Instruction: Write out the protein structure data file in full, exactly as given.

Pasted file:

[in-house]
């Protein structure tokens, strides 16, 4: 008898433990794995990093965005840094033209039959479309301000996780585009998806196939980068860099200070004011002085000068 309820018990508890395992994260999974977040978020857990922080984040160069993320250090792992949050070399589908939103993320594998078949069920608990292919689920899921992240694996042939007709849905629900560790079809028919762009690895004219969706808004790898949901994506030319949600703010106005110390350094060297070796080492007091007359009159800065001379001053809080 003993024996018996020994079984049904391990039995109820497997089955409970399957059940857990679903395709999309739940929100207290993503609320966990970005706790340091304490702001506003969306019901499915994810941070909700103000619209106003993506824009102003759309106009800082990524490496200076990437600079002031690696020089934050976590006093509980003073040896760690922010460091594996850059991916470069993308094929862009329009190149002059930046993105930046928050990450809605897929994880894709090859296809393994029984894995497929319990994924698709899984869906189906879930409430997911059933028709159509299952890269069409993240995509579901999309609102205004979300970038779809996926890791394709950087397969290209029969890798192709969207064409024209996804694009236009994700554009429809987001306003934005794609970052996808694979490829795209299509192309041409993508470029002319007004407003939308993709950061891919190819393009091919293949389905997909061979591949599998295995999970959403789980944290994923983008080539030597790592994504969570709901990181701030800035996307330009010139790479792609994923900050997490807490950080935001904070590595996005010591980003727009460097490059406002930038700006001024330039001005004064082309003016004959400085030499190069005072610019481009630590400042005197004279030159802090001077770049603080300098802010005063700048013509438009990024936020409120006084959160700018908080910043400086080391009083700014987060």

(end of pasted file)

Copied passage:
[in-house]
């Protein structure tokens, strides 16, 4: 008898433990794995990093965005840094033209039959479309301000996780585009998806196939980068860099200070004011002085000068 309820018990508890395992994260999974977040978020857990922080984040160069993320250090792992949050070399589908939103993320594998078949069920608990292919689920899921992240694996042939007709849905629900560790079809028919762009690895004219969706808004790898949901994506030319949600703010106005110390350094060297070796080492007091007359009159800065001379001053809080 003993024996018996020994079984049904391990039995109820497997089955409970399957059940857990679903395709999309739940929100207290993503609320966990970005706790340091304490702001506003969306019901499915994810941070909700103000619209106003993506824009102003759309106009800082990524490496200076990437600079002031690696020089934050976590006093509980003073040896760690922010460091594996850059991916470069993308094929862009329009190149002059930046993105930046928050990450809605897929994880894709090859296809393994029984894995497929319990994924698709899984869906189906879930409430997911059933028709159509299952890269069409993240995509579901999309609102205004979300970038779809996926890791394709950087397969290209029969890798192709969207064409024209996804694009236009994700554009429809987001306003934005794609970052996808694979490829795209299509192309041409993508470029002319007004407003939308993709950061891919190819393009091919293949389905997909061979591949599998295995999970959403789980944290994923983008080539030597790592994504969570709901990181701030800035996307330009010139790479792609994923900050997490807490950080935001904070590595996005010591980003727009460097490059406002930038700006001024330039001005004064082309003016004959400085030499190069005072610019481009630590400042005197004279030159802090001077770049603080300098802010005063700048013509438009990024936020409120006084959160700018908080910043400086080391009083700014987060």